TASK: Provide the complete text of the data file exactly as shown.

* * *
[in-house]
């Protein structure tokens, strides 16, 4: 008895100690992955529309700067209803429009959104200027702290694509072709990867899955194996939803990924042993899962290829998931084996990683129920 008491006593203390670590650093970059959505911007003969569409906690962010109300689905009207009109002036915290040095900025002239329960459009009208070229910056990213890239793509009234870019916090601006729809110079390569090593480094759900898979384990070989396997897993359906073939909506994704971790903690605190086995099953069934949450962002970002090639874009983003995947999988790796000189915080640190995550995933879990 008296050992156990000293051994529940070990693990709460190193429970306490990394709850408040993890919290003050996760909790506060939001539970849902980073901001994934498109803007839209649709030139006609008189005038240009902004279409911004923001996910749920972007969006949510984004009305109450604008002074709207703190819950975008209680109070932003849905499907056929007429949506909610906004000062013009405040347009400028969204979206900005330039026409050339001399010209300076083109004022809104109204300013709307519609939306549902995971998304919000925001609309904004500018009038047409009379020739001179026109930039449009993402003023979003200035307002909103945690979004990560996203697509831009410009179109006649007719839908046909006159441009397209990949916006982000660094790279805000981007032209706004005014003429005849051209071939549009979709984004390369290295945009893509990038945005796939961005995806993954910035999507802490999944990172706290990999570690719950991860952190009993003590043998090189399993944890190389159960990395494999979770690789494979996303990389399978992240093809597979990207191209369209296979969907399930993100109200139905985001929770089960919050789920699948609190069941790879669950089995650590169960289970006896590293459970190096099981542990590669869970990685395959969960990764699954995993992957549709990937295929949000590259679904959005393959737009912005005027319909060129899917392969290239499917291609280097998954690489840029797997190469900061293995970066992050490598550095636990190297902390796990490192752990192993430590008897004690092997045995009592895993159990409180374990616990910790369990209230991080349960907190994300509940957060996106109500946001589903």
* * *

[in-house]
């Protein structure tokens, strides 16, 4: 008895100690992955529309700067209803429009959104200027702290694509072709990867899955194996939803990924042993899962290829998931084996990683129920 008491006593203390670590650093970059959505911007003969569409906690962010109300689905009207009109002036915290040095900025002239329960459009009208070229910056990213890239793509009234870019916090601006729809110079390569090593480094759900898979384990070989396997897993359906073939909506994704971790903690605190086995099953069934949450962002970002090639874009983003995947999988790796000189915080640190995550995933879990 008296050992156990000293051994529940070990693990709460190193429970306490990394709850408040993890919290003050996760909790506060939001539970849902980073901001994934498109803007839209649709030139006609008189005038240009902004279409911004923001996910749920972007969006949510984004009305109450604008002074709207703190819950975008209680109070932003849905499907056929007429949506909610906004000062013009405040347009400028969204979206900005330039026409050339001399010209300076083109004022809104109204300013709307519609939306549902995971998304919000925001609309904004500018009038047409009379020739001179026109930039449009993402003023979003200035307002909103945690979004990560996203697509831009410009179109006649007719839908046909006159441009397209990949916006982000660094790279805000981007032209706004005014003429005849051209071939549009979709984004390369290295945009893509990038945005796939961005995806993954910035999507802490999944990172706290990999570690719950991860952190009993003590043998090189399993944890190389159960990395494999979770690789494979996303990389399978992240093809597979990207191209369209296979969907399930993100109200139905985001929770089960919050789920699948609190069941790879669950089995650590169960289970006896590293459970190096099981542990590669869970990685395959969960990764699954995993992957549709990937295929949000590259679904959005393959737009912005005027319909060129899917392969290239499917291609280097998954690489840029797997190469900061293995970066992050490598550095636990190297902390796990490192752990192993430590008897004690092997045995009592895993159990409180374990616990910790369990209230991080349960907190994300509940957060996106109500946001589903």